“It’s good but the hours are a lot longer now I’m doing my coaching work and that’s the biggest difference now.


“When you’re a player you go in at nine o’clock each day and then you’re all finished by two in the afternoon.


“There’s a lot of travelling as a player, but the numbers of hours are completely different, I’m doing nearly 70 hours a week.”


The time-consuming role he speaks of is his job with Norwich City, where he works with ages ranging from as young as 15 all the way up the U21 squad at the club. It’s a role in which the goalposts have been firmly and permanently moved since his playing days.


“It’s completely different now,” he continues.


“You’ve got so many factors now such as nutrition staff, video analysis and sports psychology and the training methods have altered now as well.


“When I was in the first team at Coventry City we didn’t have anything compared to what we have here now – I’d say Norwich City has ten times as much as when I played in the Premier League.”


Back with the subject matter – what would it take for Huckerby to cross the divide? When posed the same question as the one which Roberts answered with the hair jibe, the well-travelled midfielder was equally stern and non-moving with his answer.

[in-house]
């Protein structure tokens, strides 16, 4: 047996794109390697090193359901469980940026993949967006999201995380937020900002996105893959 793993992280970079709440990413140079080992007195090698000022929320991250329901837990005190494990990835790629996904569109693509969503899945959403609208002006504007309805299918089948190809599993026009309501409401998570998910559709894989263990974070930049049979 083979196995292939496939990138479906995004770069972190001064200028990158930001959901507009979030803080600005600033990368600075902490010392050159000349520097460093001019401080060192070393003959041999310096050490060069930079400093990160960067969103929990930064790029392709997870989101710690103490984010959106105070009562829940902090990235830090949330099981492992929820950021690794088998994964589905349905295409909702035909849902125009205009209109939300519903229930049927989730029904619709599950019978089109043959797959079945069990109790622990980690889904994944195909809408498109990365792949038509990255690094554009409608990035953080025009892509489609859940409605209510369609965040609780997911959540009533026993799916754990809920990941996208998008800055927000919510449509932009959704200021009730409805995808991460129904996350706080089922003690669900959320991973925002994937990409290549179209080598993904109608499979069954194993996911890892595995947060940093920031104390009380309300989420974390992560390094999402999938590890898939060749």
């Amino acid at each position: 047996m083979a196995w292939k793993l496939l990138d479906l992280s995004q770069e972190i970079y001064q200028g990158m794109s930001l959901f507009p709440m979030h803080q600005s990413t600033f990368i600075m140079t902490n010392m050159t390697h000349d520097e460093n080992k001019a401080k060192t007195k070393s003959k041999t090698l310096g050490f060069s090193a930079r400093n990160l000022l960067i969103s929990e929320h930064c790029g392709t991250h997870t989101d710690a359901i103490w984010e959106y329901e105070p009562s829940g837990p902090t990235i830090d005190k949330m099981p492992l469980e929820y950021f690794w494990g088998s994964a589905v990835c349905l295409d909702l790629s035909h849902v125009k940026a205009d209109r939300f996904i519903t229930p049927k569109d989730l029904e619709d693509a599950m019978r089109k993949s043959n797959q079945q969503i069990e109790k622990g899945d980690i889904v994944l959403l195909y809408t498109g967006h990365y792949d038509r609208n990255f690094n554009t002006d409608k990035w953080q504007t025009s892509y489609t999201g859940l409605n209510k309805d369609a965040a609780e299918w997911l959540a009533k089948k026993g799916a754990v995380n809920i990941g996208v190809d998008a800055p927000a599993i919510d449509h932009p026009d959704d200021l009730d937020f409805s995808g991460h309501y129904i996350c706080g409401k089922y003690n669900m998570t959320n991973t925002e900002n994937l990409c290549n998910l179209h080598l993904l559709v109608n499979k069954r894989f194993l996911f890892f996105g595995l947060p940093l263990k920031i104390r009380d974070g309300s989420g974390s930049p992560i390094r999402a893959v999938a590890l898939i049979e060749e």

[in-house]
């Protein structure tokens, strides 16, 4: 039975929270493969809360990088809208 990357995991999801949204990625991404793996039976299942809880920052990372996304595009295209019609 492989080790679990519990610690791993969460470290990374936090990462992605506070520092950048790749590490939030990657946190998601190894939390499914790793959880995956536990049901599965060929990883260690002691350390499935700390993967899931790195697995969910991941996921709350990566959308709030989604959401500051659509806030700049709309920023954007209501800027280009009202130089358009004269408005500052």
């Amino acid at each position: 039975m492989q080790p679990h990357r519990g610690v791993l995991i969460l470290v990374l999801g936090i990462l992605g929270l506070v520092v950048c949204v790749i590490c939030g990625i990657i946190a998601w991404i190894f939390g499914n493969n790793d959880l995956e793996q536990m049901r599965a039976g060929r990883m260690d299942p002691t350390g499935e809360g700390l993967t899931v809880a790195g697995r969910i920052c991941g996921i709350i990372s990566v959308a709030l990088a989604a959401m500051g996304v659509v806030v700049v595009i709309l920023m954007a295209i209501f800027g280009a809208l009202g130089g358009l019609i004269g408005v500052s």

“I’ve done coaching for a few years, but I’ve got no real interest in management to be honest. I enjoy coaching and will stick with it – I’ve got no interest in becoming a manager full time.”


It’s quite a talent to be able nurture young talent and send individuals on the pathway to success – very few top class managers in the game are renowned for such capabilities.


However, Huckerby was insistent that the tasks surrounding player development are how he gets his kicks now he’s retired from the game.


“The biggest buzz for me is seeing players that I’m coaching and teaching beginning to develop. I work with 15 year-olds all the way up to 22 year-olds so it’s a big range of abilities and attributes.


“They all start from different places too so there’s a lot to be done.”


It seems life without football is almost unimaginable for the two Norfolk legends, who are visibly working hard to ensure their futures lie in the game they love in one capacity or another.


While Roberts is broadcasting the fortunes of the two biggest sides in his home country to the masses, Huckerby has chosen to try and nurture the next generation – both seem to be the next best thing for the pair.


Returning to the quip at the top, it therefore looks as if it is almost unimaginable for players to down tools and forget the game altogether – life without football is one of the hardest things in the world, so we should all be grateful then that it seems the final whistle isn’t often blown on involvement completely.